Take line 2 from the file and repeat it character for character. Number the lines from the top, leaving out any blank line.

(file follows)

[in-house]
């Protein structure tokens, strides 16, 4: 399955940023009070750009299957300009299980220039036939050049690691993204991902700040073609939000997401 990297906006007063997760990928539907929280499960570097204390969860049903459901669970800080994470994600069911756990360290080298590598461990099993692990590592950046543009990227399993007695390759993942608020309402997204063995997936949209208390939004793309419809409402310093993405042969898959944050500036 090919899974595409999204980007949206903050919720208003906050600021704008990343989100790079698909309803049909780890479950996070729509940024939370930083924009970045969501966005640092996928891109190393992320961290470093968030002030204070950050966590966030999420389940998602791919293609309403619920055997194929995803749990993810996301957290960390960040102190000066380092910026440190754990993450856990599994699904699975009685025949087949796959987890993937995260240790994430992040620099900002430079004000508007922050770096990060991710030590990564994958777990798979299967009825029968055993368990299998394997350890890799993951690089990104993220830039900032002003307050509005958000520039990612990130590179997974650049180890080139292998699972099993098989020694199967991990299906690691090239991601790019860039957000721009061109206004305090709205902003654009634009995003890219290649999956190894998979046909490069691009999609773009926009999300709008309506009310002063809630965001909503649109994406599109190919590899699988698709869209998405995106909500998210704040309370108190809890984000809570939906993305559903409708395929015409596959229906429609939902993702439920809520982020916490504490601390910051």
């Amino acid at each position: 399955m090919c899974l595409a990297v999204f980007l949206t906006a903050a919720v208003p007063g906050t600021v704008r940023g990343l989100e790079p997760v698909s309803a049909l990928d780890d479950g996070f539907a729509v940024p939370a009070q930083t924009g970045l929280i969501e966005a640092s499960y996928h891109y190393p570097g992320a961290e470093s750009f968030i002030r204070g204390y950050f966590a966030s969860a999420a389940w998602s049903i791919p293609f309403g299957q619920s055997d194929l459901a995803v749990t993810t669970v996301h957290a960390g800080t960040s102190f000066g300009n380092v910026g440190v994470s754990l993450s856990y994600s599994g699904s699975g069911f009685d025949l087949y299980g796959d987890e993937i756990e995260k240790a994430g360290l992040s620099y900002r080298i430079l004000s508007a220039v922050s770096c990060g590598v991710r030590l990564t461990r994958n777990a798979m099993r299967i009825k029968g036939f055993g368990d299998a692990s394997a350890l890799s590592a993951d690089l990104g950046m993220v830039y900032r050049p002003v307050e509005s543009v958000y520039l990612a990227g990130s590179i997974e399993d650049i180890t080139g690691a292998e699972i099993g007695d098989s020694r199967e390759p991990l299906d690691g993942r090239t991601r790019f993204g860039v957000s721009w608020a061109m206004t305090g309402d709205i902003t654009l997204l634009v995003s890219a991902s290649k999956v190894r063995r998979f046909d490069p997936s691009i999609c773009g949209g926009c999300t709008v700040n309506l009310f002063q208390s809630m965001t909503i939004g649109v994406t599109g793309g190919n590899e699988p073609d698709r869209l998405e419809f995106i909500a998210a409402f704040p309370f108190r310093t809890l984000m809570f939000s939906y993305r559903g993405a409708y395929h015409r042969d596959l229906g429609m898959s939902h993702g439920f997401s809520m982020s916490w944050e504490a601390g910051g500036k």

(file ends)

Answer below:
């Protein structure tokens, strides 16, 4: 399955940023009070750009299957300009299980220039036939050049690691993204991902700040073609939000997401 990297906006007063997760990928539907929280499960570097204390969860049903459901669970800080994470994600069911756990360290080298590598461990099993692990590592950046543009990227399993007695390759993942608020309402997204063995997936949209208390939004793309419809409402310093993405042969898959944050500036 090919899974595409999204980007949206903050919720208003906050600021704008990343989100790079698909309803049909780890479950996070729509940024939370930083924009970045969501966005640092996928891109190393992320961290470093968030002030204070950050966590966030999420389940998602791919293609309403619920055997194929995803749990993810996301957290960390960040102190000066380092910026440190754990993450856990599994699904699975009685025949087949796959987890993937995260240790994430992040620099900002430079004000508007922050770096990060991710030590990564994958777990798979299967009825029968055993368990299998394997350890890799993951690089990104993220830039900032002003307050509005958000520039990612990130590179997974650049180890080139292998699972099993098989020694199967991990299906690691090239991601790019860039957000721009061109206004305090709205902003654009634009995003890219290649999956190894998979046909490069691009999609773009926009999300709008309506009310002063809630965001909503649109994406599109190919590899699988698709869209998405995106909500998210704040309370108190809890984000809570939906993305559903409708395929015409596959229906429609939902993702439920809520982020916490504490601390910051």